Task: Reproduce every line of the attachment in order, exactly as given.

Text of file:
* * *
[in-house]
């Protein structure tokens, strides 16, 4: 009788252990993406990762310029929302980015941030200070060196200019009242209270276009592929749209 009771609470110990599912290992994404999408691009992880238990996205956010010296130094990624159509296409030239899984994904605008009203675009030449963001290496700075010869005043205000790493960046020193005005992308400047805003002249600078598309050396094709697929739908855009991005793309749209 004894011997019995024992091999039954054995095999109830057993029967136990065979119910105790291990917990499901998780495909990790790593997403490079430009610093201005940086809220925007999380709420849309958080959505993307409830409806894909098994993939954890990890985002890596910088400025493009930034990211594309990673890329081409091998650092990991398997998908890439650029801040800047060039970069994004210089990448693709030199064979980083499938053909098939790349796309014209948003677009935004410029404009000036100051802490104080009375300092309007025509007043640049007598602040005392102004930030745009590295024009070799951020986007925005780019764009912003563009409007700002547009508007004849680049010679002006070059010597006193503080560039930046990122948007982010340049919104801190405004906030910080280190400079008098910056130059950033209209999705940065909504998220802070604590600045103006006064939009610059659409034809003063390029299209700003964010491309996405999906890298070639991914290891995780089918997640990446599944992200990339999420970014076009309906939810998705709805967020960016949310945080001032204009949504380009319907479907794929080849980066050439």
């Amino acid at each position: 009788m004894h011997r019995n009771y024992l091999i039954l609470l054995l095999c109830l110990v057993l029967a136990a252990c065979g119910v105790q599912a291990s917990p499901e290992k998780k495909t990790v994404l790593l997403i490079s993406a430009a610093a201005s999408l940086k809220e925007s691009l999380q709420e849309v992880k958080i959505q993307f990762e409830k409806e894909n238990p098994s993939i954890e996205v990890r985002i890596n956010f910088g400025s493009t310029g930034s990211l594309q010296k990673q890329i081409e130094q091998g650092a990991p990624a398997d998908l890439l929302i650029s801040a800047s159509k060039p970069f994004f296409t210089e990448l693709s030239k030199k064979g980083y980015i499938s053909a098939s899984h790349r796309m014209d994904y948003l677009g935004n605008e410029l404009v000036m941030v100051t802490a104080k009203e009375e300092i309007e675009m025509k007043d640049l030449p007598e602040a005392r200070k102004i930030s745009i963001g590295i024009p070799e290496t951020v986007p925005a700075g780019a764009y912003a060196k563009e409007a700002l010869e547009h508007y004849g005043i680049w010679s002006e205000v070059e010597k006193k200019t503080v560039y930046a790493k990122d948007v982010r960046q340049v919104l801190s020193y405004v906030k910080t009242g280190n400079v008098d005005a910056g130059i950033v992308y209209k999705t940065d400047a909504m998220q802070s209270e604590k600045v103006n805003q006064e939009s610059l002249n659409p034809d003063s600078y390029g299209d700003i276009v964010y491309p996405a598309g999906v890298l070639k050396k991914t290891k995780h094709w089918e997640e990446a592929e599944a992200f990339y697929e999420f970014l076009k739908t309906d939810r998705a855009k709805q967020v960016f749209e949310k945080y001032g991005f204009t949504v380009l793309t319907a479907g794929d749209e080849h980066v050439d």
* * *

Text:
[in-house]
């Protein structure tokens, strides 16, 4: 009788252990993406990762310029929302980015941030200070060196200019009242209270276009592929749209 009771609470110990599912290992994404999408691009992880238990996205956010010296130094990624159509296409030239899984994904605008009203675009030449963001290496700075010869005043205000790493960046020193005005992308400047805003002249600078598309050396094709697929739908855009991005793309749209 004894011997019995024992091999039954054995095999109830057993029967136990065979119910105790291990917990499901998780495909990790790593997403490079430009610093201005940086809220925007999380709420849309958080959505993307409830409806894909098994993939954890990890985002890596910088400025493009930034990211594309990673890329081409091998650092990991398997998908890439650029801040800047060039970069994004210089990448693709030199064979980083499938053909098939790349796309014209948003677009935004410029404009000036100051802490104080009375300092309007025509007043640049007598602040005392102004930030745009590295024009070799951020986007925005780019764009912003563009409007700002547009508007004849680049010679002006070059010597006193503080560039930046990122948007982010340049919104801190405004906030910080280190400079008098910056130059950033209209999705940065909504998220802070604590600045103006006064939009610059659409034809003063390029299209700003964010491309996405999906890298070639991914290891995780089918997640990446599944992200990339999420970014076009309906939810998705709805967020960016949310945080001032204009949504380009319907479907794929080849980066050439």
């Amino acid at each position: 009788m004894h011997r019995n009771y024992l091999i039954l609470l054995l095999c109830l110990v057993l029967a136990a252990c065979g119910v105790q599912a291990s917990p499901e290992k998780k495909t990790v994404l790593l997403i490079s993406a430009a610093a201005s999408l940086k809220e925007s691009l999380q709420e849309v992880k958080i959505q993307f990762e409830k409806e894909n238990p098994s993939i954890e996205v990890r985002i890596n956010f910088g400025s493009t310029g930034s990211l594309q010296k990673q890329i081409e130094q091998g650092a990991p990624a398997d998908l890439l929302i650029s801040a800047s159509k060039p970069f994004f296409t210089e990448l693709s030239k030199k064979g980083y980015i499938s053909a098939s899984h790349r796309m014209d994904y948003l677009g935004n605008e410029l404009v000036m941030v100051t802490a104080k009203e009375e300092i309007e675009m025509k007043d640049l030449p007598e602040a005392r200070k102004i930030s745009i963001g590295i024009p070799e290496t951020v986007p925005a700075g780019a764009y912003a060196k563009e409007a700002l010869e547009h508007y004849g005043i680049w010679s002006e205000v070059e010597k006193k200019t503080v560039y930046a790493k990122d948007v982010r960046q340049v919104l801190s020193y405004v906030k910080t009242g280190n400079v008098d005005a910056g130059i950033v992308y209209k999705t940065d400047a909504m998220q802070s209270e604590k600045v103006n805003q006064e939009s610059l002249n659409p034809d003063s600078y390029g299209d700003i276009v964010y491309p996405a598309g999906v890298l070639k050396k991914t290891k995780h094709w089918e997640e990446a592929e599944a992200f990339y697929e999420f970014l076009k739908t309906d939810r998705a855009k709805q967020v960016f749209e949310k945080y001032g991005f204009t949504v380009l793309t319907a479907g794929d749209e080849h980066v050439d």